This course is intended to assist the student to develop the capacity to work with Indigenous individuals, families, groups and communities. Students will examine the impacts of trauma and colonization for Indigenous peoples and communities by gaining an in-depth understanding of the residential school system, the 60s’s scoop and intergenerational trauma. Upon completion of this course, students will be able to identify culturally safe practice considerations and assist in the development of holistic healing plans that incorporate appropriate cultural resources. Students will connect the concepts learned in two other courses: Trauma-Informed Care and Crisis; and Understanding Power, Privilege and Oppression in Social Service Work to this course in order to be able to build meaningful relationships with Indigenous individuals, family and communities while recognizing the impact of their own privilege on these relationships.

42 Hours

Semester 2

Students will discuss social policies relating to addiction and mental health from a structural perspective. Students will explore the concept of personal troubles versus public issues. These analyses will assist the student to be able to access appropriate services for clients, as well as develop and implement services to address gaps.

42 Hours

Students began to learn about intervention skills in the first semester in Professional Practice Skills. This course provides the opportunity to practice these skills while continuing to enhance the understanding of work at the micro, mezzo and macro levels of practice, with individuals, families, groups and community. Students will enrich their ability to screen, assess and case manage through in-class simulations and case studies. Students will learn to manage risk, determine needs and intervene during crisis. Self-care strategies will be emphasized throughout the learning.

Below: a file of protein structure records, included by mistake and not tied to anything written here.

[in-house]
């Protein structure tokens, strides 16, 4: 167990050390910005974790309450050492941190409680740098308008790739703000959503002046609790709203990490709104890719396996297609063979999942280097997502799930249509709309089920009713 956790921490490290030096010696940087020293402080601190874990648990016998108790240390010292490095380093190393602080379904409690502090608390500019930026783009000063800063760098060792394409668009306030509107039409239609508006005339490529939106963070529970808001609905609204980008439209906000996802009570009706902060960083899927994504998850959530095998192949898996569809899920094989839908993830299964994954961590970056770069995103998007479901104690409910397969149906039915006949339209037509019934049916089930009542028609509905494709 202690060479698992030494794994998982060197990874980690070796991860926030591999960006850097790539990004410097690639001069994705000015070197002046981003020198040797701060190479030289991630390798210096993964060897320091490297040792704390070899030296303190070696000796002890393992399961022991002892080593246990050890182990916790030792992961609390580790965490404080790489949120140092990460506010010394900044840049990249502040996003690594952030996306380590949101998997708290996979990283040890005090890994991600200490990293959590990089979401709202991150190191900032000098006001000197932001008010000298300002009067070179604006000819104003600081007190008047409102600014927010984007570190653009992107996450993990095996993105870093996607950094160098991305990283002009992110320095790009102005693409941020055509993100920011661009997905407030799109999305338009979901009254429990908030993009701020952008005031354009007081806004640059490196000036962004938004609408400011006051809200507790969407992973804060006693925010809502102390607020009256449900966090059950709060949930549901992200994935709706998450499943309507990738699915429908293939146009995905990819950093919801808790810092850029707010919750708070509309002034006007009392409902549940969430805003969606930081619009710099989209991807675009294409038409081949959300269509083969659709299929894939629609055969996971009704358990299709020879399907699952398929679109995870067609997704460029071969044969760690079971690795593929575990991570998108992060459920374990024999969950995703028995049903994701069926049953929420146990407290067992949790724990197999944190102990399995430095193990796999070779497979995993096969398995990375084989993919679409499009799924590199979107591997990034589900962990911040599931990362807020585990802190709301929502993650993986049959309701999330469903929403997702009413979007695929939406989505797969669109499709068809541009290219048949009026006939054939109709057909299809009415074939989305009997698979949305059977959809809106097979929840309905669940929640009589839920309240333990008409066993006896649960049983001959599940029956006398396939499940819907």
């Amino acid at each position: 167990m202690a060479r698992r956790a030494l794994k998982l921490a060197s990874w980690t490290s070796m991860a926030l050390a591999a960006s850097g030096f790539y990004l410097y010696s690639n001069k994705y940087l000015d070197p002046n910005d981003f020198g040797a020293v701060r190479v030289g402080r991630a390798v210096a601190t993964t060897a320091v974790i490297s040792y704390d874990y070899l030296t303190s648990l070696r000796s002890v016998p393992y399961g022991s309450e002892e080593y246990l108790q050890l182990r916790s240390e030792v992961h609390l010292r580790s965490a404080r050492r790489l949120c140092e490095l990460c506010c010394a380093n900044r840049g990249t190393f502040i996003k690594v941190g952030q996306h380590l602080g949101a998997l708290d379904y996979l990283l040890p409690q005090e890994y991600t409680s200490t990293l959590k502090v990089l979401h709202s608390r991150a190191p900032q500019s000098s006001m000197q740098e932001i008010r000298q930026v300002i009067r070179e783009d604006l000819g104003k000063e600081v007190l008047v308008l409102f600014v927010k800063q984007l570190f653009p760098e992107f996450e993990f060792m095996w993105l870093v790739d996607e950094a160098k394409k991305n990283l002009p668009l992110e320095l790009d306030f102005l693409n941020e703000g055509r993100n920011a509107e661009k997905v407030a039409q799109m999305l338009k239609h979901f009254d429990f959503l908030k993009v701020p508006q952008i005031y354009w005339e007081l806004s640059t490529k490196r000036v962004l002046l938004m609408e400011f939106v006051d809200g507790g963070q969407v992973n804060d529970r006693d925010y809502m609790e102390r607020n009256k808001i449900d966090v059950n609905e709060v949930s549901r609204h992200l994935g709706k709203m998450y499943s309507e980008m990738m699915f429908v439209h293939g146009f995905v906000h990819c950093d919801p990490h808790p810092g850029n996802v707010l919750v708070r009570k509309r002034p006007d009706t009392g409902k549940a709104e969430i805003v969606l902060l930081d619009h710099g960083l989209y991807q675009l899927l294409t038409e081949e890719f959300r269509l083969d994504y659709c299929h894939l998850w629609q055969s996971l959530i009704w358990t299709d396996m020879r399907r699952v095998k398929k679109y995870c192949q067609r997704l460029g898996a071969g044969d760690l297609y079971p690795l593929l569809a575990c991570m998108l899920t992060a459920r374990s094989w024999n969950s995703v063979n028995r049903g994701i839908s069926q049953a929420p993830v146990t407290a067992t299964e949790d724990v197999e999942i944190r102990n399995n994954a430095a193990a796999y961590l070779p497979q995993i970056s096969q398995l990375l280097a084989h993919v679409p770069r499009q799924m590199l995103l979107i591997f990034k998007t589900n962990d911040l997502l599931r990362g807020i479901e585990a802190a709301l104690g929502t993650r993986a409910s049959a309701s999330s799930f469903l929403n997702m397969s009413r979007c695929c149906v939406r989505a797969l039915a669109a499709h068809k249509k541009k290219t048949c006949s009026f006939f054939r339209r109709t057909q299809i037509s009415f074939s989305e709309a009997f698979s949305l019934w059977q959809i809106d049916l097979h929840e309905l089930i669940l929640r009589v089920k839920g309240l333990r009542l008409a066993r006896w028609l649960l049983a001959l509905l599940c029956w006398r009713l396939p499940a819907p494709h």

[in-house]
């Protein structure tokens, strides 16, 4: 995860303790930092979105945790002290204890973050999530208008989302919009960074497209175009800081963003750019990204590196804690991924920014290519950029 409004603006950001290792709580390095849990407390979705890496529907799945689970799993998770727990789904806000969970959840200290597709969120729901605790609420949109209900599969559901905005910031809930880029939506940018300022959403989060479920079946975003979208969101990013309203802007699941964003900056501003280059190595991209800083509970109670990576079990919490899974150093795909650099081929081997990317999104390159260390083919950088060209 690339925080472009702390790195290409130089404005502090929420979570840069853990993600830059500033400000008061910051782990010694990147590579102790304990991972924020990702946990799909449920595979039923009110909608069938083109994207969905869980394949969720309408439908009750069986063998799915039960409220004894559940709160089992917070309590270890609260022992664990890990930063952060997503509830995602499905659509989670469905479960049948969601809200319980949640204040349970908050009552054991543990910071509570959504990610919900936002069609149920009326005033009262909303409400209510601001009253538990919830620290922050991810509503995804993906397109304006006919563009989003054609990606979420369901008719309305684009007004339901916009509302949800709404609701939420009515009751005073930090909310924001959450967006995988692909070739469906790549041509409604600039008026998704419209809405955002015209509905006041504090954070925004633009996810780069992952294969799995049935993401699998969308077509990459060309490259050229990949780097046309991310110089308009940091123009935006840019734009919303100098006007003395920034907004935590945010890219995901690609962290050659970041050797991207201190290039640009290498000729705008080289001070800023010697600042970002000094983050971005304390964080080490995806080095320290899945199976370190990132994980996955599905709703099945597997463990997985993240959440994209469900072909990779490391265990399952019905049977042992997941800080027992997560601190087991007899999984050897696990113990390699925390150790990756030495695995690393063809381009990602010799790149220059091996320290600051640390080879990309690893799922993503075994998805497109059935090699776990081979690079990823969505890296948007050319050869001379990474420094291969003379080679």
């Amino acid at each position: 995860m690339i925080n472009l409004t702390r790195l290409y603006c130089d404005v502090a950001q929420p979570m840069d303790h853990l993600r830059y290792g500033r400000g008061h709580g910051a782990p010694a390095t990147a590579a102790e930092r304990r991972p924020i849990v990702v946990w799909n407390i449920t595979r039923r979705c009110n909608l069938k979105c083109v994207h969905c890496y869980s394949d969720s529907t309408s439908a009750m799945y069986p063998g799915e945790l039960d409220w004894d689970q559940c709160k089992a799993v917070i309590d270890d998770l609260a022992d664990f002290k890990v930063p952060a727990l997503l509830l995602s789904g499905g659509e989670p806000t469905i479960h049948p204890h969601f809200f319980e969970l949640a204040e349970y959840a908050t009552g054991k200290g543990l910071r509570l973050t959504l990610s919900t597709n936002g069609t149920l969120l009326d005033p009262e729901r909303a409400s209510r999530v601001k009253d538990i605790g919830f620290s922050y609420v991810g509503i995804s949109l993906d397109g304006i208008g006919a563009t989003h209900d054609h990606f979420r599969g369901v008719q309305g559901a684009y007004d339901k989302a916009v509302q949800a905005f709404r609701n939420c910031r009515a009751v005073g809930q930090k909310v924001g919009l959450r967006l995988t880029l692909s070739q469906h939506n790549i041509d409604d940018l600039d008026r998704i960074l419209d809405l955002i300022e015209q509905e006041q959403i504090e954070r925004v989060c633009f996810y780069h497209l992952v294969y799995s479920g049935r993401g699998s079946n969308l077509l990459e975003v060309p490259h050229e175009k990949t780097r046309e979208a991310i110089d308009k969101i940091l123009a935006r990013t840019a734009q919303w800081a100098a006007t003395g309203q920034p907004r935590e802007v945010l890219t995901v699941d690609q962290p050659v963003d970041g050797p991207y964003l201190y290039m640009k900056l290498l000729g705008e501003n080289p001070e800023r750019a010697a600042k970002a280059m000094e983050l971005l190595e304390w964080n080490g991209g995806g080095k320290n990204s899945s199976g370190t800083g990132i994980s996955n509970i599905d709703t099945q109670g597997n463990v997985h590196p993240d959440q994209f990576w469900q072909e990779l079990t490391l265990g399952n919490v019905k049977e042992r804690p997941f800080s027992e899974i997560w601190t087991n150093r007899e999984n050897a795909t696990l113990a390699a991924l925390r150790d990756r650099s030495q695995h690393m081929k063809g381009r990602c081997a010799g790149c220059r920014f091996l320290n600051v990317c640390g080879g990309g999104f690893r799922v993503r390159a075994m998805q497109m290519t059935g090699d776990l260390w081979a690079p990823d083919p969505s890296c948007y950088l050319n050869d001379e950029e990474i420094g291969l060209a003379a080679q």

42 Hours

The aim of this course is to prepare students for success as a professional Addiction and Mental Health Worker. This course will be interactive in providing students with opportunities to explore resources currently available in our community to support their success as a Mental Health and Addiction Worker. Students will define their learning styles and develop their own student success plan which will include self-care strategies, and approaches to prevent compassion fatigue and burn out. Students will explore the policies and practice procedures that will help prepare them for Field Placement. Students will learn about professional competencies required for Field Placement and required for employment as an Addiction and Mental Health Worker. Important themes that will be addressed will be workplace safety, de-escalation, suicide prevention and positive client engagement and collaboration.

42 Hours

In this course, students will develop professional communication skills required for success in the workplace. Students will continue to develop and strengthen their oral and written communication skills and critical thinking abilities. During this course, students will use various modes of communication to complete assignments designed to meet program and professional expectations. Students will utilize a variety of technologies for the purpose of creating a professional presence in a digital environment. Students will develop the necessary skills to create polished workplace documents such as letters, resumes, cover letters and reports tailored to specific audiences. Students will learn to conduct themselves with professionalism in both workplace interviews and job searches.  Upon successful completion of this course, students will be able to create clear, concise and coherent workplace and employment documents that are error-free and designed for specific audiences and purposes.